Virginija Pupeikytė-Dzhumerova is Lithuanian. She works as a freelance journalist. Her husband is Bulgarian and they moved together to Sofia before two and a half years. Virginija has even wrote a book about Bulgaria and her experience living here.
Why have you decided to come to live here at first place?
- The main reason why I came to Bulgaria is because of my husband’s job. I didn’t plan to meet him and to marry a foreigner. It just happened. I am a journalist. I was working as a public relationship representative at the library in Zarasai. My husband was EVS volunteer in Lithuania. Then we decided together to move here before two and a half years. The funny thing is that I was an EVS volunteer in Bulgaria but I was already married to him. I was representing Lithuania for the organization “Infinite Opportunities Association”. This NGO works on EU projects and it fights for human rights.
What did you know about Bulgaria before you came to live here?
- Bulgaria is popular destination for Lithuanians. When I came for a first time in Bulgaria it was for a summer vacation and I spent a week in Balchik. But you can’t discover Bulgaria until you are living here. The project on which I worked in the NGO included going all around Bulgaria to meet with young people. I was just talking with them about human rights, discrimination, tolerance etc. So that was good chance for me to visit some unpopular places in Bulgaria. My husband is joking that I have visited much more places in Bulgaria than he did in his entire life. Sofia is not Bulgaria. I used this experience to write a book about Bulgaria, which it is published in Lithuanian.
Name your favorite places in Sofia?
- In general, the central walking area. I enjoy going to Borisova gradina during the spring or the summer for a walk. Also for me as a Lithuanian it is very nice that you have a mountain and you can see Vitosha from different locations in the town. My husband and I are really interested in good quality food and there are many good restaurants in Sofia which offer some amazing dishes and we love to visit them. The park in front of National Theatre is also very nice and it is always full of people. When I came here I was amazed by the fact that the night life is so active. In Lithuania everyone is going into a bar and he has his drinks inside while here people are outside in the park, lying on the ground and just having fun.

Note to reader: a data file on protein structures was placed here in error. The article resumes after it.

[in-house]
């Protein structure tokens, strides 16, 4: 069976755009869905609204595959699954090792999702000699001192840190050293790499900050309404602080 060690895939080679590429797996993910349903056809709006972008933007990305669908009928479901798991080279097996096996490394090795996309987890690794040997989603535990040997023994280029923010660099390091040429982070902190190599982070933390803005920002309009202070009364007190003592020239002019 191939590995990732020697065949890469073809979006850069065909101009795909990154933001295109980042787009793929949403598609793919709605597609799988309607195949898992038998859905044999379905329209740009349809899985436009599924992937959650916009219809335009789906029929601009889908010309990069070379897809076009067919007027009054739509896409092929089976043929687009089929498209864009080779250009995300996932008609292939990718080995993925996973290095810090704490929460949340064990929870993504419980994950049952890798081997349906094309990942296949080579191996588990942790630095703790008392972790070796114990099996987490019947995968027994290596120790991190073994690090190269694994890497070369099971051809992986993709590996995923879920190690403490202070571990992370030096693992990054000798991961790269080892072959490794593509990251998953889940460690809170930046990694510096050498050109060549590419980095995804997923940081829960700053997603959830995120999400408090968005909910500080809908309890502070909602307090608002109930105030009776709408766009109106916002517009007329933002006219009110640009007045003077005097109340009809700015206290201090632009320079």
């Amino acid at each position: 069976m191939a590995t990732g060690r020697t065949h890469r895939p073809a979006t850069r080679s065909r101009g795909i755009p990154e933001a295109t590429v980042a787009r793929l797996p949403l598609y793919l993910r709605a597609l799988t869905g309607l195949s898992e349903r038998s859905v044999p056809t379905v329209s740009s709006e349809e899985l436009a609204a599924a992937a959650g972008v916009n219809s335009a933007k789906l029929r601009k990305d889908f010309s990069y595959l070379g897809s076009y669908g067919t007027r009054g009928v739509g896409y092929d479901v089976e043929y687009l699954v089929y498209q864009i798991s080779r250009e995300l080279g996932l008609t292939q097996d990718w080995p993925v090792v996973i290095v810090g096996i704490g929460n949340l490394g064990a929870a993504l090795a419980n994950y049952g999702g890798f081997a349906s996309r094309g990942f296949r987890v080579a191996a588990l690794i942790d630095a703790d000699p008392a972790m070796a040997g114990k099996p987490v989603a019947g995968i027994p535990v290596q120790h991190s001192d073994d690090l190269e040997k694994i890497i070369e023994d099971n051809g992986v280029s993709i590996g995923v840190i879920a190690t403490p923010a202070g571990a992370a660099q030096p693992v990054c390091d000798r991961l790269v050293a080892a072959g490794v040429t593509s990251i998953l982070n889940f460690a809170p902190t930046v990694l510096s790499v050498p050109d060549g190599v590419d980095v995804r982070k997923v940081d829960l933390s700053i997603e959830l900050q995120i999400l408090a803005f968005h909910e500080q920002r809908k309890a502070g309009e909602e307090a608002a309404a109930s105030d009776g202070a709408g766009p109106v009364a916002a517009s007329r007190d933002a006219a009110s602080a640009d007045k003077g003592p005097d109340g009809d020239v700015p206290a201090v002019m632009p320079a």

Is it difficult for you to understand, to learn or even to speak Bulgarian?
- When I listen to Bulgarian I understand almost everything but when I need to reply I am like speechless. It was a disaster when I started to learn Bulgarian. I have never studied Russian language and many people think that we speak Russian in Lithuania. No, that is not the case. We have our own language and it has nothing to do with Russian so I didn’t know the Cyrillic letters. When I came here it was nightmare. I couldn’t say to a taxi driver where I was because everything is written in Cyrillic. I used to go to lessons and now I can read the menu in a restaurant. But no I can’t have a normal conversation in Bulgarian. It’s better to say for now and may be after five years I will laugh at the current situation.
What is your Bulgarian favorite word or expression?
- There is one expression that I think is so typical for the Bulgarians and you just repeat it all the time. – “Няма проблем.” [Nya-ma pro-blem] (English translation: “There isn’t any problem.”).
What have you discovered as unique feature in Bulgarian character?
- Well, the body language is different. It took me sometime to realize it but I notice that even I am shaking my head for “yes” or “no” sometimes like Bulgarian. Of course, your temper is much hotter. My husband used to call me “the frozen Lithuanian”. Sometimes when I am not in a good mood or even if I am I look like I am angry because I don’t smile and I am just sitting and listening. This means that I am concentrated and I do care about what you are saying. But this is a huge cultural difference. Another thing is that it is hard to make me mad about something small but you show that you don’t like something so emotionally so that everybody knows it. I am already used to so many things and nothing really surprise me anymore. I just know what to expect and every difference it’s just regular for me now.